Travel Feeds the Soul

by | Nov 6, 2017 | Articles | 0 comments

“A good traveler has no fixed plans, and is not intent on arriving.” – Lao Tzu

I wish I could say I’ve always loved to travel. Maybe I’m good at being in a different place; the getting there is sometimes a whole other story.

Traveling to a foreign locale can be exhilarating, exhausting, frustrating…and absolutely life-changing.

Some of the most impactful moments I can recall in my own lifetime have happened when I was literally 9,000 miles away from home. I remember a trip to Southeast Asia in the late 1990s. My girlfriend at the time was with me, and she made a point of telling me not to give money to the ‘street urchins’ – tiny, often half-naked children who would walk up to you and beg for money.

I heeded the advice until one day in the city. We were strolling along an empty boulevard when a girl of perhaps two toddled up to us, hands outstretched. I pretended to ignore her, but surreptitiously pulled out a bill of the local currency and dropped it behind me…out of view of my cheapskate girlfriend. The bill was worth maybe thirty cents American. I’ll never forget glancing over my shoulder to watch this tiny Asian baby pick it up and stretch it out, holding it to the sun as if she’d never seen such a thing.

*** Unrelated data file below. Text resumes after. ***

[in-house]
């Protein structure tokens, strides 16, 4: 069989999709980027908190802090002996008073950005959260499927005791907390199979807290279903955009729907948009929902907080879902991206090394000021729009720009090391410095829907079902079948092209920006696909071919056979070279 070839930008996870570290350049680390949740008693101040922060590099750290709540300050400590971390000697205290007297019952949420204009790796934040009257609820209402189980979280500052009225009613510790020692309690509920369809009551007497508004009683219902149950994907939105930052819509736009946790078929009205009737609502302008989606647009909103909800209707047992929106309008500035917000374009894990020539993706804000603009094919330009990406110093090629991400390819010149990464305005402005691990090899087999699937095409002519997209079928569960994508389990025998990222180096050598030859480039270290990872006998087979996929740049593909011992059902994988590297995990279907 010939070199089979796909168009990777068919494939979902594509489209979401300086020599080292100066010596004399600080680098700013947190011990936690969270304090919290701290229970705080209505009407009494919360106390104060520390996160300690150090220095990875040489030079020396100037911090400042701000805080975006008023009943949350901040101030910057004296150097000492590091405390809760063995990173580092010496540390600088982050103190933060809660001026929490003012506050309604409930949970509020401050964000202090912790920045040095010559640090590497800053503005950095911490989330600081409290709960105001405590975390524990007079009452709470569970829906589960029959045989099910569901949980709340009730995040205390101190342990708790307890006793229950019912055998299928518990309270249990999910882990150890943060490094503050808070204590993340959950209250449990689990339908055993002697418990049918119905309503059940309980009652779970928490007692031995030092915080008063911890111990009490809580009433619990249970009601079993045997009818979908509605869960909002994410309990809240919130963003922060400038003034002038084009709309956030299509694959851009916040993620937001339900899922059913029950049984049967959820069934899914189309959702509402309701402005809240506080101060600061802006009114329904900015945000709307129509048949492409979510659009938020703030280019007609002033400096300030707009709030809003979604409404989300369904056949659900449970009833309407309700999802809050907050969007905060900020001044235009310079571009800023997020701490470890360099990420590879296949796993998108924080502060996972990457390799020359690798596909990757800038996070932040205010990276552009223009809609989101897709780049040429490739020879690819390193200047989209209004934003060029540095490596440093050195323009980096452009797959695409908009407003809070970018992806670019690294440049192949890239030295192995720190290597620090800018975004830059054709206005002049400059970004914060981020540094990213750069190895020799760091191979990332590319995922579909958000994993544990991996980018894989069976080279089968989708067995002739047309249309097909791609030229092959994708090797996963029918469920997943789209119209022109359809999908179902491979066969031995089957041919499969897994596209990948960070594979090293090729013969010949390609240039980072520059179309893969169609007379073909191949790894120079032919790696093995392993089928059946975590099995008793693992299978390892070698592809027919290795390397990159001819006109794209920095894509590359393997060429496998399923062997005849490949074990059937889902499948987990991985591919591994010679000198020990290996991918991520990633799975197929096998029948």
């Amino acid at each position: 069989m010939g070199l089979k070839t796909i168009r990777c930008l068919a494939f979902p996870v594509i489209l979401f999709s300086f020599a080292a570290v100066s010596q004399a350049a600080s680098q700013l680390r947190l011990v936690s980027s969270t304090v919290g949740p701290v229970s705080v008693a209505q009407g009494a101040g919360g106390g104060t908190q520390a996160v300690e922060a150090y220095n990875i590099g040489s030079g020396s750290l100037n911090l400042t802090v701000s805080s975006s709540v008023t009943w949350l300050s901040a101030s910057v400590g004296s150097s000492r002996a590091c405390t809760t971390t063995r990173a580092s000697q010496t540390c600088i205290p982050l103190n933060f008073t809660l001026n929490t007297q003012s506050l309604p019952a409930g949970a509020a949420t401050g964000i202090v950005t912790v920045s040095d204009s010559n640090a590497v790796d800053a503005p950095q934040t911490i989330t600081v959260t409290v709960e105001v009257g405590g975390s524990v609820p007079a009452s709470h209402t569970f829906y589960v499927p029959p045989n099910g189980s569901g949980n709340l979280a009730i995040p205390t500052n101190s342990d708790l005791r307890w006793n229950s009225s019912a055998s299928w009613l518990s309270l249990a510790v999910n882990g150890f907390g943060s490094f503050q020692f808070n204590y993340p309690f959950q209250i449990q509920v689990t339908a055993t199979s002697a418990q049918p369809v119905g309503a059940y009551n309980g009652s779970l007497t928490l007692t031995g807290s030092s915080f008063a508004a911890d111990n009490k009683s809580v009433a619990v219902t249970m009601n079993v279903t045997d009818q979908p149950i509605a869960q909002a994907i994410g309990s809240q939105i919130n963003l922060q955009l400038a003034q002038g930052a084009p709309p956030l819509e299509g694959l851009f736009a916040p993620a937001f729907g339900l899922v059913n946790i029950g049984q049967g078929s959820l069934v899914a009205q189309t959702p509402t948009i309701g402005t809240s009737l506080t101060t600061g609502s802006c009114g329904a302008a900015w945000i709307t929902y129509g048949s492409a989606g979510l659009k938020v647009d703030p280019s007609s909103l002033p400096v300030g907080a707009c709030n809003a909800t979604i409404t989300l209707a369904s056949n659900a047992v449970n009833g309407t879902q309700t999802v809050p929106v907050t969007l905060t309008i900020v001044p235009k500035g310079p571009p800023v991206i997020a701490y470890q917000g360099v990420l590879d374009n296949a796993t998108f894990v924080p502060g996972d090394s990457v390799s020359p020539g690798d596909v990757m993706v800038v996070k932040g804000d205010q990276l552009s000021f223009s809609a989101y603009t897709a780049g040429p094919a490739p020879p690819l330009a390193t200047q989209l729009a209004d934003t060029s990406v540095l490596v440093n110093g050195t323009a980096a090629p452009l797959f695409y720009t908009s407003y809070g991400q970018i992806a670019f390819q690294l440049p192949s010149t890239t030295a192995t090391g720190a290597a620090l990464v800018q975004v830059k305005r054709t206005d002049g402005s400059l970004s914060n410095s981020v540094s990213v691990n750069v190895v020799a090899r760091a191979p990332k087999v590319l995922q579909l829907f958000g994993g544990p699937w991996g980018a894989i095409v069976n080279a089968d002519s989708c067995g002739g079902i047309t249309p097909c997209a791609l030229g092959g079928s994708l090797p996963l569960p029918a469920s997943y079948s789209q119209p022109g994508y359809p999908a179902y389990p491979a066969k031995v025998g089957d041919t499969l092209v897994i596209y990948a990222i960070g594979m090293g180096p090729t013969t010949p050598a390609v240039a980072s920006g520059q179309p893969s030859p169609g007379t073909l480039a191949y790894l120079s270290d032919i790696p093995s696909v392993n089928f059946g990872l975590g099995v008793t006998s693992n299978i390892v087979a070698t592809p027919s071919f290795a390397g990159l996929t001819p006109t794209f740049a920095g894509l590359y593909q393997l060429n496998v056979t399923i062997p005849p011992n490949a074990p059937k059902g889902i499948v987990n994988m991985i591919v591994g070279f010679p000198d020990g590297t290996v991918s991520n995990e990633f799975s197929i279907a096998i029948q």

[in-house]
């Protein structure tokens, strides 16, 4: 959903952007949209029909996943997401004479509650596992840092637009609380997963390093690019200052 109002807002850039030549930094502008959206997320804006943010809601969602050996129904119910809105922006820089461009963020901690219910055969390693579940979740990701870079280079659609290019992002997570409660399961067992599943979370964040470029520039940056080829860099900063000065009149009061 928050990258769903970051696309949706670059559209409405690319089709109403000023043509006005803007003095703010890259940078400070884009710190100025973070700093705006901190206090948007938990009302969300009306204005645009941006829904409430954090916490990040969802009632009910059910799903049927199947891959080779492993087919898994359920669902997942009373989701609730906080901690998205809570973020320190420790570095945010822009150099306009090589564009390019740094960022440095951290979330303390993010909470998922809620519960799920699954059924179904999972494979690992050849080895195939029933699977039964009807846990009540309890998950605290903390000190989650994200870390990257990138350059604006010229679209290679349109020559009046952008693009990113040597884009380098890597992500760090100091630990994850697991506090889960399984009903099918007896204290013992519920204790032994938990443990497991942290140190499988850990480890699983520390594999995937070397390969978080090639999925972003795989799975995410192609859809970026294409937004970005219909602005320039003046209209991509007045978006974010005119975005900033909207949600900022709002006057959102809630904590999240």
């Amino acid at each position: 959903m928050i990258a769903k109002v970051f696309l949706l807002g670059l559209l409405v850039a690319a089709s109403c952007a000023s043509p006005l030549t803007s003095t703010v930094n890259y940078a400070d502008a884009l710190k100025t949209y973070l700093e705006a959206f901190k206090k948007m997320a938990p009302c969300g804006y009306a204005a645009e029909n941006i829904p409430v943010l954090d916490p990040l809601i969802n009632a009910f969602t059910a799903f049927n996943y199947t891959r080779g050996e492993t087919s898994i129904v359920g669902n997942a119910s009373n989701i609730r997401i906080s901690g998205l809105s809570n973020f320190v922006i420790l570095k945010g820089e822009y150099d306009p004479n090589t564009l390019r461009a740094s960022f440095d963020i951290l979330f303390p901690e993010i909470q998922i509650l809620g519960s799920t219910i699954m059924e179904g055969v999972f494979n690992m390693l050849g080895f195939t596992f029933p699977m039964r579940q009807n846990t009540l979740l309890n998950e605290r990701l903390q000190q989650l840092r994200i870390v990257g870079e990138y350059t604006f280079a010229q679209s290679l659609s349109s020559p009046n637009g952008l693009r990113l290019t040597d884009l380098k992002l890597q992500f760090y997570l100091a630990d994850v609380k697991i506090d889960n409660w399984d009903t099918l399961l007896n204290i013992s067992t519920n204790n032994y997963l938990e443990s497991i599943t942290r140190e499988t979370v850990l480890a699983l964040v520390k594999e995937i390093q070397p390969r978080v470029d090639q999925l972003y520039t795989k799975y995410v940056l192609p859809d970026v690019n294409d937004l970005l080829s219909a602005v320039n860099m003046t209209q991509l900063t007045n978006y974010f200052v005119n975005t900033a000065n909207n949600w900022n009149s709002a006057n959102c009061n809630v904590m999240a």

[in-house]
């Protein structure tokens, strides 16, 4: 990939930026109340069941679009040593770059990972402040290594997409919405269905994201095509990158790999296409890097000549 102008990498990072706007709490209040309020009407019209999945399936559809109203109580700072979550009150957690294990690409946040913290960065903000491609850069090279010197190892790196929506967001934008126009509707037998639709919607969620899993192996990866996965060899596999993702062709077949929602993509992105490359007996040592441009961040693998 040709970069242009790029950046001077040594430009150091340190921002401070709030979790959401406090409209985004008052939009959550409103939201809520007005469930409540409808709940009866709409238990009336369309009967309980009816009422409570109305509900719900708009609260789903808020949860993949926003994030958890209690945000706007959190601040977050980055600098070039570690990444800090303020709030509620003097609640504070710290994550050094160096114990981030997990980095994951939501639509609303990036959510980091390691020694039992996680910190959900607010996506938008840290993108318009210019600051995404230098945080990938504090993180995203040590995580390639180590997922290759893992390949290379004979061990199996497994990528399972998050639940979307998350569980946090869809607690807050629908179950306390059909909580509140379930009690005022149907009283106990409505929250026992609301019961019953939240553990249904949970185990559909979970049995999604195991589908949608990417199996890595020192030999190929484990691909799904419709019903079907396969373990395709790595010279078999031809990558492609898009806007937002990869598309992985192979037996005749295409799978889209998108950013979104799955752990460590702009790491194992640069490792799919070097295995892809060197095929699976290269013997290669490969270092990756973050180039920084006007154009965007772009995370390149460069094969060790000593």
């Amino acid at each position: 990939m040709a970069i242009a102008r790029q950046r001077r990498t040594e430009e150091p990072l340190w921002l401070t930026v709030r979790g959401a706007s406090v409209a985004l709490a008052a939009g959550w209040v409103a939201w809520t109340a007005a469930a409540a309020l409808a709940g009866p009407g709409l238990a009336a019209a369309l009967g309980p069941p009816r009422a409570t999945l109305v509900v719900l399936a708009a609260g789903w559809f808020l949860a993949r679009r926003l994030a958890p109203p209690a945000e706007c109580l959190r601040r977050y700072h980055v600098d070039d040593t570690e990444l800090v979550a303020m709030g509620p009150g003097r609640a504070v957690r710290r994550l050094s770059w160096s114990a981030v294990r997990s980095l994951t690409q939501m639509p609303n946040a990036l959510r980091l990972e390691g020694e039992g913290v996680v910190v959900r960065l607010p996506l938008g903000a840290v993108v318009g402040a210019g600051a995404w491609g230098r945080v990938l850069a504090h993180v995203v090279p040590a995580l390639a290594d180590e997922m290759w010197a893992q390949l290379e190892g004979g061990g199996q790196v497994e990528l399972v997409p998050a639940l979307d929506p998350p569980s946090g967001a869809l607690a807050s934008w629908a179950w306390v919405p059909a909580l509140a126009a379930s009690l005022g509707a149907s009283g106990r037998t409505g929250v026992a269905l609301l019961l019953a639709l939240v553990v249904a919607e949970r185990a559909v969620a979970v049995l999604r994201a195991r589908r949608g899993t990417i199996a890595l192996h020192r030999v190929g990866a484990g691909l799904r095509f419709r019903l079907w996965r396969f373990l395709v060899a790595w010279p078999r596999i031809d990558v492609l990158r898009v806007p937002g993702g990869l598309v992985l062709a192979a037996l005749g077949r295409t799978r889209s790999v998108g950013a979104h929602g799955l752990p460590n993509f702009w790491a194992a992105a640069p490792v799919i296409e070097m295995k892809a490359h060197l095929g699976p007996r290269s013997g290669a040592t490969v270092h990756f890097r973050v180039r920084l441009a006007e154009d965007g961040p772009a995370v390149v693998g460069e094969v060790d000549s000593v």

Fast forward almost twenty years, and I’m heading over to a different part of Southeast Asia with my wife. We’ll be visiting her family there, and I’ll be celebrating my first real vacation since December 2014…long overdue.

I think I’ll focus on being a good traveler on this trip: no fixed plans, and I’ll try to be less intent on arriving than I usually am. Yes, I expect screaming babies on the 14-hour flight from Houston to Tokyo; I know I’ll be surrounded by over a hundred people, doing what they inevitably do on a flight like that (snoring, farting, arguing…humanity at its least lovable); and I know the airports will be no fun at all.

But I’m ready for it. I’ll have disposable earplugs, a neck pillow, an iPhone. And the “problems” I’ll have, such as they are, will be first world problems. When I arrive, I can enjoy the fruits of travel. I can unplug, relax, play, forget about work for a little while…and just have fun. And when I return, energized, my creativity will hit another new peak. That alone should be enough to make any travel inconveniences worthwhile.

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